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The United States Equestrian Federation (USEF) enforces very strict guidelines for medication usage in horses competing in USEF-sanctioned competitions. Breeds and disciplines are classified annually as falling into either the “No Foreign Substances Group” or the “Therapeutic Substance Group.” Horses competing in the “No Foreign Substances Group” category must adhere to the prohibited substances guidelines set forth by the Federation Equestre Internationale (FEI). The FEI’s Clean Sport Prohibited Substances Database seeks to take some of the mystery out of which medications may or may not be administered. On the webpage, you can enter the name or brand name of a medication into the search box, which will then inform you as to whether or not that drug is approved for competition. For example, a search for phenylbutazone informs that this drug is prohibited. In addition, an explanation of the drug’s purpose and effect are noted. Most helpful is the long list of common brand names under which phenylbutazone is sold. Horses falling within the “Therapeutic Substance Group” parameters have more leeway. Many breeds and disciplines fall within this category. The USEF’s website and rulebook offer clear definitions and descriptions in which forbidden substances are listed and restricted substances are clearly explained. The USEF’s Guidelines for Drugs and Medications includes a table that lists a drug’s generic and trade name, the maximum allowable dosage according to body weight, the latest administration hour prior to competition and the administration method. In addition, there are notations when two drugs may not be administered simultaneously. While the USEF’s guidelines contain much verbiage, a complete reading of the material is recommended if your competition horse receives any substances. Thoroughly familiarize yourself with the drug rules for your breed or discipline association, and consult with a qualified veterinarian or official if in doubt. For more information, visit: • http://prohibitedsubstancesdatabase.feicleansport.org/ • www.usef.org/documents/drugsMeds/DrugsMedsGuidelines.pdf • http://www.usef.org/_IFrames/Drugs/Default.aspx Photo: Linda Sherrill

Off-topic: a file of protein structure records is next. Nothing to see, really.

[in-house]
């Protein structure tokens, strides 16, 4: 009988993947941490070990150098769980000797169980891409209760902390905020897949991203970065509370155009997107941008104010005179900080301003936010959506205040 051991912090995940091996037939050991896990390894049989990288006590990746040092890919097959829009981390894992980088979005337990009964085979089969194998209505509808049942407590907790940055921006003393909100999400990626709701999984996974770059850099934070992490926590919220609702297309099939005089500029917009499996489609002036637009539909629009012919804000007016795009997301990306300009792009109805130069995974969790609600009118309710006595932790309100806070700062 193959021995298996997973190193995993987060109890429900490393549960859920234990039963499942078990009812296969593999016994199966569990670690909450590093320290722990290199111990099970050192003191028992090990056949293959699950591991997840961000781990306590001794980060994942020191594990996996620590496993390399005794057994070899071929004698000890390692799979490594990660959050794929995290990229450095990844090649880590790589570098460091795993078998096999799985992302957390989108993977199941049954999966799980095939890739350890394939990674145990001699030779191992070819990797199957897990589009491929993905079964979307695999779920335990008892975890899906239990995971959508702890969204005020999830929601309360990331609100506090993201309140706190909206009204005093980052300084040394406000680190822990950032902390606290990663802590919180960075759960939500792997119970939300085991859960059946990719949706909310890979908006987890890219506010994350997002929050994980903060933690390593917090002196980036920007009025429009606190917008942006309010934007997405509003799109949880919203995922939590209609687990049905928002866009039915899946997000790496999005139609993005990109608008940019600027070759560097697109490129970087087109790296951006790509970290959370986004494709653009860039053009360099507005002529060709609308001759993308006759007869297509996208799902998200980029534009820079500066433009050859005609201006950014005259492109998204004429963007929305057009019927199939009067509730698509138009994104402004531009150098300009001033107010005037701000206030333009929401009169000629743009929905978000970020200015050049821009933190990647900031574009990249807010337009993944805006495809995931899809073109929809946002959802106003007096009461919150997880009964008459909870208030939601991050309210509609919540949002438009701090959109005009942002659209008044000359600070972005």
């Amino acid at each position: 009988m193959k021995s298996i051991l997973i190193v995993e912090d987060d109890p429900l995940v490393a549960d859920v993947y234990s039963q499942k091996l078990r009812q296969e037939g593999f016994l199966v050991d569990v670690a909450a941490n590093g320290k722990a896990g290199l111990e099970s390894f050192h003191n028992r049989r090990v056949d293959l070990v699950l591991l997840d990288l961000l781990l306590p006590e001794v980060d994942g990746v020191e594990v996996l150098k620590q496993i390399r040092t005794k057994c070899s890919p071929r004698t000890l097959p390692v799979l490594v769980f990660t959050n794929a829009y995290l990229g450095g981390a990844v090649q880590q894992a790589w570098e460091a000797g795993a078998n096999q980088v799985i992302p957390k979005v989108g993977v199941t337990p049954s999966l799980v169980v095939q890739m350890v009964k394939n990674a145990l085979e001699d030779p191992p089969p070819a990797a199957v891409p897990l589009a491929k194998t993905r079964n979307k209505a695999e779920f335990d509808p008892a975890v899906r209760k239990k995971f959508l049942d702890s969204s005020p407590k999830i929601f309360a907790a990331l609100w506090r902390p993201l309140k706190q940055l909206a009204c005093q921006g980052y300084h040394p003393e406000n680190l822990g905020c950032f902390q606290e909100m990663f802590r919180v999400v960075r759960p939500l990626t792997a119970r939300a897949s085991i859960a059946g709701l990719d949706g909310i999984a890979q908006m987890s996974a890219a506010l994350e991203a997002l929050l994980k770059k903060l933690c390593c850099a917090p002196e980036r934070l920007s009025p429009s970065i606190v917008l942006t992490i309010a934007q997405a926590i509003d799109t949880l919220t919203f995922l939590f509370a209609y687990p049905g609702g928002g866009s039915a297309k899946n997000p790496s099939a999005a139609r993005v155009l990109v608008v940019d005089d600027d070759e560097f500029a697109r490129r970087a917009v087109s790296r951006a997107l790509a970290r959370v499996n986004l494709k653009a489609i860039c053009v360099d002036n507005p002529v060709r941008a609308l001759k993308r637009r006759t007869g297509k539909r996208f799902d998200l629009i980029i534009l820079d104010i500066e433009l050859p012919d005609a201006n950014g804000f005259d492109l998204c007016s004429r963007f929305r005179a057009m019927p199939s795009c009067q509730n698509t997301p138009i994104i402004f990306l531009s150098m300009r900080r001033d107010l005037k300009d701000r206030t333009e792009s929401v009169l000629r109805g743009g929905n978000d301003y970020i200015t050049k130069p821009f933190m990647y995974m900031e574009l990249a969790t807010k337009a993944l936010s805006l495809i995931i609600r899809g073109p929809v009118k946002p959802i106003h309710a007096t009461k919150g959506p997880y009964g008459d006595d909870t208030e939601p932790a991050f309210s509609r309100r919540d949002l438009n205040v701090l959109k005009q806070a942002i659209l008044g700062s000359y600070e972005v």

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46 ✦ Equine Journal ✦ Sporthorse 2011